Natural History

Dr Phil Smith Wildlife Notes: April

Heath Dog-violet, Viola canina at Ainsdale LNR (Dr Phil Smith)

Following on from an exceptionally dry March, the spring drought continued with only five days of measureable rainfall in April and none after 12th. By the end of the month even the TV weather presenters were acknowledging that “gardeners would appreciate some rain.”  You might well ask why farmers, growers, the water supply industry and the natural environment did not merit similar concerns! The Met. Office acknowledged “a run of dry Aprils in recent years.” In fact, this weather pattern extends back to 2000, as I have repeatedly pointed out in these notes.  Cold dry nights meant awful breeding conditions for Natterjack Toads. I heard one call briefly at Hightown on 27th and that was it. At least, some sun-loving insects benefited. I was keen to catch up again with the almost mythical Early Bear Hoverfly that I saw in March. On 8th I was crossing Falkland’s Way dunes on my way to Ainsdale NNR when I spotted a familiar shape on a sunny Sycamore trunk. It was an Early Bear Hoverfly, doing its bumblebee impression. It even tolerated a close approach for photos. Many more spring-flying hoverflies appeared during the month, especially on south-facing woodland edges where they love to bask on young Sycamore leaves. At Ravenmeols, I recorded 14 species, including one that was new to me - the Triangle-spotted Syrph, a tiny black hoverfly with triangular yellow markings. Overall, however, numbers of hoverflies were much reduced by the dry conditions.

Dr Phil Smith Wildlife Notes: March

Oak Eggar, New Green Beach (Dr Phil Smith)

March is the month for signs of spring. I saw my first Colt’s-foot at Sands Lake, Ainsdale, on 4th, while Lesser Celandine was in flower the following day at Formby Point. Insects were still thin on the ground early in the month but I spotted a spring colour-form of the Gorse Shieldbug sunning itself at Formby Point on 5th. The same day an Orange Ladybird was on a warm fence-post on Wick’s Path. Although a common species nationally, I hadn’t photographed one before. A few Common Toads were assembling to ponds on Freshfield Dune Heath Nature Reserve on 6th. Common Frog seems to have spawned late; I found a large mass of frog-spawn at the heath on 17th and a few batches at Ainsdale National Nature Reserve on 19th. Walking down the bridle-path to the Freshfield reserve, I noticed that the large poplar uprooted in storm Arwen has been pulled back into a more-or-less upright position. A Chiffchaff was singing on the reserve, while an enormous amount of invasive Gorse has recently been removed mechanically. This looks intrusive at present but experience from similar work in 2009 shows that plantlife will soon recover, providing a boost to open heathland habitat favoured by specialised plants and animals.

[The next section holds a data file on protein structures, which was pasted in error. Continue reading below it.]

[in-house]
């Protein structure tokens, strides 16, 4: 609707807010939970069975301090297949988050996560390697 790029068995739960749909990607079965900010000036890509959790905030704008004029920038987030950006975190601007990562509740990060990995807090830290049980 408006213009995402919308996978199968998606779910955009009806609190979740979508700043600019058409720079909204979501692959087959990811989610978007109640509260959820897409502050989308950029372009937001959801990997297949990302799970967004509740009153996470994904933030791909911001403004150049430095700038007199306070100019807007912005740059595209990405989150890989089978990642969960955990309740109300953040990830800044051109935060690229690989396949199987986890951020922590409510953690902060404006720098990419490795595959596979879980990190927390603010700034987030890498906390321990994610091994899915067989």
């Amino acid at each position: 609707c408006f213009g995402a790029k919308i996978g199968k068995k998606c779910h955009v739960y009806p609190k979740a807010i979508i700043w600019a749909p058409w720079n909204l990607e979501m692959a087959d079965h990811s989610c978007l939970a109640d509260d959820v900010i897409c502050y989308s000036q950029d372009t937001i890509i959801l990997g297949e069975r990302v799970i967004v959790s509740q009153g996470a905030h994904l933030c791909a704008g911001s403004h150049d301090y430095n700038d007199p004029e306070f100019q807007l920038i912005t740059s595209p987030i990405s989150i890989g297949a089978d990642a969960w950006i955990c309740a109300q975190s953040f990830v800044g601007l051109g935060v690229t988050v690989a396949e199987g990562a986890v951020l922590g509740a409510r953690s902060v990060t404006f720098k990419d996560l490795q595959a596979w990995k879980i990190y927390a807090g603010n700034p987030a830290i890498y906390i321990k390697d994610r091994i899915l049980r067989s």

Dr Phil Smith: Wildlife Notes January 2020

Hairy Sand Wasp (Podalonia hirsuta) Dr Phil Smith

January was remarkably mild with early-morning frost on only three days. It rained on 14 days but most of it was light and patchy, being concentrated in the first half of the month. Accordingly, the water-table rose by 6.5 cm in the first two weeks but fell by 1 cm in the next fortnight. The unseasonal conditions resulted in some remarkable insect sightings. Pete Kinsella emailed on 15th to say that he had found a Green Shieldbug sunning itself on Ivy at Crosby and then as many as six on the 19th. These were the brown hibernation form but should not have been out and about in January. Even more surprising, I was struggling up the steep sandy slope to the Devil’s Hole on 29th when I spotted a familiar shape on the sand. It was a large sand-wasp. Expecting it to be dead, I picked it up only to discover it was still alive, despite having lost its black-and-red abdomen. I took it home and identified it as a Hairy Sand Wasp Podalonia hirsuta, a familiar summer duneland species. Online research confirmed that mated females often over-winter. Perhaps this one ventured out in the mild weather and was attacked by a bird. I hesitate to make false accusations, but there was a perky male Stonechat flying from bush to bush in the Devil’s Hole.

Dr Phil Smith: Wildlife Notes December 2019

Glittering Wood-moss Hylocomium splendens, Freshfield Dune Heath (Phil Smith)

Could I find any insects, other than Winter-gnats, in December? A visit to the Holden Road, Crosby Ivy patches on 1st provided the answer. Sure enough, I spotted two each of the two common Drone-flies and a Green Shieldbug of the brown pre-hibernation colour-form. This bonanza couldn’t last; the following day I had to break ice 1 cm thick at the Devil’s Hole to measure the water-table. A trek down to the shore to look for long-gone Snow Buntings was poorly rewarded by a male Stonechat, three Pied Wagtails and a Turnstone flipping over seaweed on the tideline looking for Sand-hoppers.

Dr Phil Smith: Wildlife Notes November 2019

Devil’s Matchstick Cladonia floerkeana, Freshfield Dune Heath (Dr Phil Smith)